In Asanga’s system, only a person who holds one of the seven sets of personal liberation vows is entitled to assume the awakening-mind commitments, and such a person does so gradually (in different ceremonies), first accepting those of aspiration and then, once he or she has gained proficiency, those of venturing. It is recommended that one assumes the commitments in the presence of a qualified master. If a major infraction has been committed with great emotional involvement, the commitment is deemed to be lost and must be taken anew. (Here Kongtrul adds an enigmatic note from the great Dzogchen master Longchenpa, which says that the commitment, once it has deteriorated, cannot be retaken more than three times.) The infraction should be confessed in the presence of vow holders. According to this lineage, the trainee must safeguard all of the points of training from the very beginning and must promise to keep the commitments until he or she attains enlightenment, not just for a selected period of time.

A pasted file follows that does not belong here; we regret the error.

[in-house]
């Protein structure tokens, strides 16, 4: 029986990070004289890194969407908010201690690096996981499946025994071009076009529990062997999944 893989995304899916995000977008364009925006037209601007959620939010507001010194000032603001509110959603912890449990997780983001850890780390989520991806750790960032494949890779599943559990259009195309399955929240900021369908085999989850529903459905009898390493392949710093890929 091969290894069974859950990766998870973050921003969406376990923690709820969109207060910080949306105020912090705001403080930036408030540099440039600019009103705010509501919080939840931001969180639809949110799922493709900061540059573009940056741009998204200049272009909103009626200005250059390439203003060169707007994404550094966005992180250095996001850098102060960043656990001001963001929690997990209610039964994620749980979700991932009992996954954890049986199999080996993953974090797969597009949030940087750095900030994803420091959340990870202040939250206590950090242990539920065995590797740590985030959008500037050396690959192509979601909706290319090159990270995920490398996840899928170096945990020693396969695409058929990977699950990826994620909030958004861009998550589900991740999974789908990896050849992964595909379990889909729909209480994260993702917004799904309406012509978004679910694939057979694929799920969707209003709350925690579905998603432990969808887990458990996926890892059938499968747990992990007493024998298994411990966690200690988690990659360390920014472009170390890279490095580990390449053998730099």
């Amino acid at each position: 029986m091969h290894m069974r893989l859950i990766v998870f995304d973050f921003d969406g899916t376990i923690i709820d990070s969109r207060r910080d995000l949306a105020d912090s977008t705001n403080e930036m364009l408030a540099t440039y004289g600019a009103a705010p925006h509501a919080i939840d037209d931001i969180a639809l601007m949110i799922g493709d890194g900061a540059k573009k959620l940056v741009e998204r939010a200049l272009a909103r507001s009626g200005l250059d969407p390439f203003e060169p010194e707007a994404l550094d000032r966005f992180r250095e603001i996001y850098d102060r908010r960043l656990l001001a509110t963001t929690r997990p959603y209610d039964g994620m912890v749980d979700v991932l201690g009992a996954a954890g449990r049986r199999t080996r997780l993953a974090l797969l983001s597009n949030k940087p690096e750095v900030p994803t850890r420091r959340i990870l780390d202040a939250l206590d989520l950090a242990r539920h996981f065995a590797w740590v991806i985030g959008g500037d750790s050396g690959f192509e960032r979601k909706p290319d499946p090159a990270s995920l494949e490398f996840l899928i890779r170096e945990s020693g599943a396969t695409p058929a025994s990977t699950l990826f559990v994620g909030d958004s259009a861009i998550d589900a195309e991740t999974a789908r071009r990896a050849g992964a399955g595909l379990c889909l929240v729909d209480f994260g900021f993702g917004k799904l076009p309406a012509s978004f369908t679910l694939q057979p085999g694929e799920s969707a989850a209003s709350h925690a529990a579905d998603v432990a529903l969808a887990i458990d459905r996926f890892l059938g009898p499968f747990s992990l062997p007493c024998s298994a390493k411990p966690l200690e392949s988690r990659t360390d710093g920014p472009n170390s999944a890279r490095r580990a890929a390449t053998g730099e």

Nagarjuna’s system seems more lenient and less influenced by monasticism than that of Asanga, whose points of training are more complex. Presumably, differences in the two traditions stem from their different emphases: the profound view lineage stresses the knowledge aspect of the path; the lineage of magnificent deeds, the con- duct, or method, aspect. 

Historically and psychologically, the bodhisattva’s path is halfway between the paths of renunciation and transformation. The peacock whose feathers grow more colorful as a result of eating poison symbolises the bodhisattva, who remains unpolluted and grows more radiant as his involvement in the world deepens. Accordingly, the Cluster of Jewels Scripture says: 

Just as the paddy and cane-sugar fields are nurtured by the ordure of the village, likewise, the sprout of the awakening mind is nurtured by the ordure of the emotions of a bodhisattva.